I believe the Barkhausen criterion is only good for
    when [GH]=1, or at least very close to one. Even if you
    look at the closed loop formula> G/(1+GH) you can see
    that if [GH] is greater than one, that the closed loop
    gain gets smaller, not larger, whether you have positive
    OR negative feedback!

  6. gwhite

    gwhite Guest

    The VCO is 1/s and accounts for 90 degrees. The loop filter has another
    integrator, and that accounts for another 90 degrees. So the closed loop would
    be unstable where the open loop gain = 1, except this is explicitly why the zero
    is put into the loop filter: to pull phase back from 180 degrees where open loop
    gain crosses 1.
  7. Guest

    That's true. So would it be safe to
    just add 90 degrees to the phase shift of the loop
    filter, at the open loop gain=1, and then subtract
    180, and call this the phase margin?

    Or in other words, is the phase shift
    of the VCO always +90 degrees across the
    band? This seems to be the assumption.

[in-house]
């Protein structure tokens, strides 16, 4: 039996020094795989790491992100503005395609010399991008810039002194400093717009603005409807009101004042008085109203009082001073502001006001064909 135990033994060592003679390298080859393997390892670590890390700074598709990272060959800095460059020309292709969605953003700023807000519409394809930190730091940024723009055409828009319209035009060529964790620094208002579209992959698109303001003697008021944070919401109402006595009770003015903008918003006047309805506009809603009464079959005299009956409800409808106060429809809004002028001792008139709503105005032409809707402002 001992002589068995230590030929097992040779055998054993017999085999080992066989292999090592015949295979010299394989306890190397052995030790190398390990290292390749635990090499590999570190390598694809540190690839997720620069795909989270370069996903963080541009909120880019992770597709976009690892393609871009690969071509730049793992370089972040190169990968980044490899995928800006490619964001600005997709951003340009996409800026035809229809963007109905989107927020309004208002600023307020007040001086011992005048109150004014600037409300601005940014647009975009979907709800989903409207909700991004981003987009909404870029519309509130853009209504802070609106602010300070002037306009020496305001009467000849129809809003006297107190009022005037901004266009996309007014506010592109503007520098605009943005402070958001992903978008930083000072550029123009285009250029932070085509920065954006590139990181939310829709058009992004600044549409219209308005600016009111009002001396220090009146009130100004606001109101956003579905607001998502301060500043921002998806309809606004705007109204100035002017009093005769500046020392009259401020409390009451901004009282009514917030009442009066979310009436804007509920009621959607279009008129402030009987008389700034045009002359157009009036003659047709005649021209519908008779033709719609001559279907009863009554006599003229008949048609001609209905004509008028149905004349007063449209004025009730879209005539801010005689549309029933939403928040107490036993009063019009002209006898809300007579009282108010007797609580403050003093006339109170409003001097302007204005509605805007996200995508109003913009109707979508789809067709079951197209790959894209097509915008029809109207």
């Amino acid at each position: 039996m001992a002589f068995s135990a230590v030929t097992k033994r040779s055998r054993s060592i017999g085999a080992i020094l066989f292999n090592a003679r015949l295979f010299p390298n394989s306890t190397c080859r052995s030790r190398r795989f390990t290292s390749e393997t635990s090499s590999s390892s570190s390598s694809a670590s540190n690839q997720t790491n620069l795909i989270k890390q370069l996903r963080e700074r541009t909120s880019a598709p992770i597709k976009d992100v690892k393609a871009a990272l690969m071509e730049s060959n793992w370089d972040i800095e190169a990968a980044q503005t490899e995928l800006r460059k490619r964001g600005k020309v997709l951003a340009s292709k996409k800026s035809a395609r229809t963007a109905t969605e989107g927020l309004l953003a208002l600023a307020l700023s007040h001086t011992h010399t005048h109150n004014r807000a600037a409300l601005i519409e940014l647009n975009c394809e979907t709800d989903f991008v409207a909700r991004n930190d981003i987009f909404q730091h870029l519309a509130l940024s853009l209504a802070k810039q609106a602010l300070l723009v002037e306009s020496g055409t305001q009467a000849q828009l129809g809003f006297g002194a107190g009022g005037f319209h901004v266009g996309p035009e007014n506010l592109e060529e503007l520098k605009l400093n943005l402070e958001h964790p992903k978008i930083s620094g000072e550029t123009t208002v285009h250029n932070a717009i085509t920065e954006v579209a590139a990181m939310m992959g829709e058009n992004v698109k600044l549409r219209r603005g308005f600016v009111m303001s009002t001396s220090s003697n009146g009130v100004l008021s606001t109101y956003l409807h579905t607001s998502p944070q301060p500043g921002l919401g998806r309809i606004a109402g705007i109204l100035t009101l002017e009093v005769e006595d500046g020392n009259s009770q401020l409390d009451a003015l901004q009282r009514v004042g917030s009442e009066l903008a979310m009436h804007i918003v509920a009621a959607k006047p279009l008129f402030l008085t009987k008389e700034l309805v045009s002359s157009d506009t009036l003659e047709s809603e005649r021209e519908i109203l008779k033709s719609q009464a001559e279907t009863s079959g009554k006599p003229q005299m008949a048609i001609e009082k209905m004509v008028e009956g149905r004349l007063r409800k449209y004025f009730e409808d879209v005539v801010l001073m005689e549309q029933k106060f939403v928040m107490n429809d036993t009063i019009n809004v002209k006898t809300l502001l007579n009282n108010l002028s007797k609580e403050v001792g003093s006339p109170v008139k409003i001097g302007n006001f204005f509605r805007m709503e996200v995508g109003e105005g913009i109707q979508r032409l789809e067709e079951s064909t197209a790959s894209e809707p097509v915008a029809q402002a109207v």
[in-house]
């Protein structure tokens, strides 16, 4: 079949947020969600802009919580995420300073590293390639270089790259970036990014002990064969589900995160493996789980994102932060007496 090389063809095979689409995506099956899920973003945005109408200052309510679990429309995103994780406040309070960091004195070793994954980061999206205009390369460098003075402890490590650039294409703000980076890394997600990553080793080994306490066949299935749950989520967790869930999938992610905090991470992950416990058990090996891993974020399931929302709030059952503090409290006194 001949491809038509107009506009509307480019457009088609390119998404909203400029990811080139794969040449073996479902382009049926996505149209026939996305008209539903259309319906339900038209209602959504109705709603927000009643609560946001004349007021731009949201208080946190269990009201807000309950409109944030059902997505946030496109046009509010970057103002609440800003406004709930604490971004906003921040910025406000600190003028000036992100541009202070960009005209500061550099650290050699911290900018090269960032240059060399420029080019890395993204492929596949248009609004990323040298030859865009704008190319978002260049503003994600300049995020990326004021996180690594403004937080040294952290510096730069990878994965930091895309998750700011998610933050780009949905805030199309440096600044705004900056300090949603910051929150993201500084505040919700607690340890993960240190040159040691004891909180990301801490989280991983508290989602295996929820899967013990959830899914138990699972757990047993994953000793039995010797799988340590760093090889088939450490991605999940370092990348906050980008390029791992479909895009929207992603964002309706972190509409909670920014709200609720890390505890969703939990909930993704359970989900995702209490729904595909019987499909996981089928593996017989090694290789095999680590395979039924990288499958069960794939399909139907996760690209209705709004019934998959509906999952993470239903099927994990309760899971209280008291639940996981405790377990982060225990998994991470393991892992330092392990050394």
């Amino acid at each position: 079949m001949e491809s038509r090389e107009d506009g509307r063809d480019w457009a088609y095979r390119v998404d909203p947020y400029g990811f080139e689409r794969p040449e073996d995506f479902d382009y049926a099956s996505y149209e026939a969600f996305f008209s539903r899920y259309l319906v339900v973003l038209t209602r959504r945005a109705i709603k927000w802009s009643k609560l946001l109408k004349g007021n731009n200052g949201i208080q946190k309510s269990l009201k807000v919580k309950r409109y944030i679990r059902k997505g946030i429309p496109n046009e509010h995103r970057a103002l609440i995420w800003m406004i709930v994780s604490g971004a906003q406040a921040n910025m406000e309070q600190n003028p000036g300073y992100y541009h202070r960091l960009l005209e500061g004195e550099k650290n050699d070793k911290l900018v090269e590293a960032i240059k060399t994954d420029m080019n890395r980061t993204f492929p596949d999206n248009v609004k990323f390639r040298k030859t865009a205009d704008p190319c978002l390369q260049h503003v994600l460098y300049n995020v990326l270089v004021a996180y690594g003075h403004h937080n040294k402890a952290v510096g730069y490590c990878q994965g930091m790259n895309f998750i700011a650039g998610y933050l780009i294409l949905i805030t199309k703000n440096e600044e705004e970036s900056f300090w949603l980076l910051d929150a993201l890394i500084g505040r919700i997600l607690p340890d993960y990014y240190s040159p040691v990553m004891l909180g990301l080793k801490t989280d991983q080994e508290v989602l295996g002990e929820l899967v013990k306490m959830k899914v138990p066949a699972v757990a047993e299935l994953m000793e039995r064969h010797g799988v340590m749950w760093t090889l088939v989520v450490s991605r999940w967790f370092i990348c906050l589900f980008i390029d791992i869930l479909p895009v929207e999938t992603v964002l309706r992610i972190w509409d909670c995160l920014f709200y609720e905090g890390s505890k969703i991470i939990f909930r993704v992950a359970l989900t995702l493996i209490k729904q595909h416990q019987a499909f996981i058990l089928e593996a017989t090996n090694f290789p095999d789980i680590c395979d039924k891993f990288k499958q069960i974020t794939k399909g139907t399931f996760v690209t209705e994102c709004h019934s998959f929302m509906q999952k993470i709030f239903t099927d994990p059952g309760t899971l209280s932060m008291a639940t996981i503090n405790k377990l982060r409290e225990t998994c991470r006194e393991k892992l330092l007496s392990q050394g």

8. Tim Wescott

    Tim Wescott Guest

    Mathematically safe, but 90 + 90 - 180 = 0, and that's exactly the phase
    margin you'd have.
    You need to brush up on your control theory. An integrator has a
    transfer function of k/s, when you evaluate this at a sinusoidal
    frequency it always has a phase shift of 90 degrees -- but most people
    refer to it as -90 degrees, because you're evaluating k/(j w), which is
    equal to -j k/w, which has -- negative 90 degrees phase.
  9. Guest

    Opps! Yes, the VCO is 1/s, so it's like
    a capacitor, with a -90 phase shift.

    Well, i got +163 degrees in simulation, so that would
    be 163-90=73. 180-73= 107 degrees phase margin.
    Quite a bit from 45 degrees.

  10. Tim Wescott

    Tim Wescott Guest

    What were you using for a filter? In general a low-pass filter will
    have negative phase shift. I find it hard to believe that a practical
    PLL loop filter would _add_ phase margin -- you're generally engaged in